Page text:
Once the chicken pieces are nicely browned and the peppers are beginning to soften add the wine and the olives, give it a stir and allow to simmer until the liquid has reduced by about half or even more. This should take about another 10 minutes or so and you should move the chicken pieces around every now and then.
Now stir in the tomato puree, add the tomatoes and a little extra liquid (water) if need be, reduce the heat to medium and leave to simmer for 30 minutes with a lid on.
If you are preparing ahead you can now remove from the heat until about 1/2 an hour before you are ready to serve. When you are ready, place on a medium to high heat, bring to a simmer and allow it to simmer with the lid off for another 20 minutes or so until the sauce has thickened a little and the liquid reduced.
Season with salt and pepper, taste, stir, taste, ok thats enough now… Serve.
This is great to serve with rice, mashed potatoes or crushed potatoes and a side salad. Try a few of the other easy chicken recipes.
Carpaccio is a perfect hot weather starter and a few weeks ago I made it for a dinner party along with the Eton Mess as a dessert and it went down so well I will be doing it again and again. The main was a slow roasted pork belly done by a mate of mine who is legendary with pork.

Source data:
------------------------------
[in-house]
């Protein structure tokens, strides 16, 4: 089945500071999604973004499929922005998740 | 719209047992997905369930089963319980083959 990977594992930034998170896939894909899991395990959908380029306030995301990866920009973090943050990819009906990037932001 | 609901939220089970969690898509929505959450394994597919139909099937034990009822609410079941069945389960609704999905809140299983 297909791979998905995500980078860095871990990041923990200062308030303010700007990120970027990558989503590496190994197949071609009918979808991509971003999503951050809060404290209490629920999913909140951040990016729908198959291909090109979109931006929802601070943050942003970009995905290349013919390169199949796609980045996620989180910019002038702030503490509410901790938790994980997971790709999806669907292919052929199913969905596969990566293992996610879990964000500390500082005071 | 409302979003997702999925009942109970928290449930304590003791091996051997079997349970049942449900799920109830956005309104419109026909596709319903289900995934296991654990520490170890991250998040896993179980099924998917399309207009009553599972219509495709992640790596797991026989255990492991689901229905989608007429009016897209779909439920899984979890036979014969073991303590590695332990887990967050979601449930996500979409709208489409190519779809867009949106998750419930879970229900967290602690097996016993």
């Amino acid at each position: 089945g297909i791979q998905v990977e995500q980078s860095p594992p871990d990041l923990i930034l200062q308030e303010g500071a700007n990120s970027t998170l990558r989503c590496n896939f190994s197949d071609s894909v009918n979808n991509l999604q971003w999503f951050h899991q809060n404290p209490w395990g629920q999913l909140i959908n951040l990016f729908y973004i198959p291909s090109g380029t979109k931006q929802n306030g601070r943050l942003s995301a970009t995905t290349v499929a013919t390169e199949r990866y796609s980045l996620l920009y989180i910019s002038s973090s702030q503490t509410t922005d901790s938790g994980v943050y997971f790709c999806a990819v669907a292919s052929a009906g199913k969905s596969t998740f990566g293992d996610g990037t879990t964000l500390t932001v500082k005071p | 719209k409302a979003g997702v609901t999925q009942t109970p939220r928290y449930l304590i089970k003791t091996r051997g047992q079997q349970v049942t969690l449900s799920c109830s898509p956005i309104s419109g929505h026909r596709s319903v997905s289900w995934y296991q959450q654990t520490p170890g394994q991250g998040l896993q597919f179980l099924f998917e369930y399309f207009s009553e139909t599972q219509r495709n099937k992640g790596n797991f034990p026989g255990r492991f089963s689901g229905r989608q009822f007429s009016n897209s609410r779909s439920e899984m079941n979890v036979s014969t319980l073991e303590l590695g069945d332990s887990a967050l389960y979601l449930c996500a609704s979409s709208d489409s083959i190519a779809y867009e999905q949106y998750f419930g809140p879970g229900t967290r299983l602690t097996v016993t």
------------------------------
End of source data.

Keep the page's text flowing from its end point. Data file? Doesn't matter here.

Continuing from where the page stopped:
The best part of this recipe is that it is so simple, takes so little effort and is incredibly delicious. You do need a very sharp knife for this one, without it you will battle. You need about about 50g of meat per person maximum and depending on how thin you cut it. I didnt have the time to let it freeze so mine was a bit thicker than normal and quite difficult to cut but went down just as well. (8-10 people)
What you need
500g Fillet steak trimmed of any fat
salt and pepper
Parmesan cheese (you want quite a hard piece so go to a good deli)
Salad greens (lettuse, rocket, red leaves, basil)
Baby tomatoes halved
Cover a chopping board with a nice layer of salt, pepper and sprinkle of paprika. Roll your fillet over the salt mixture giving it a nice coat all over.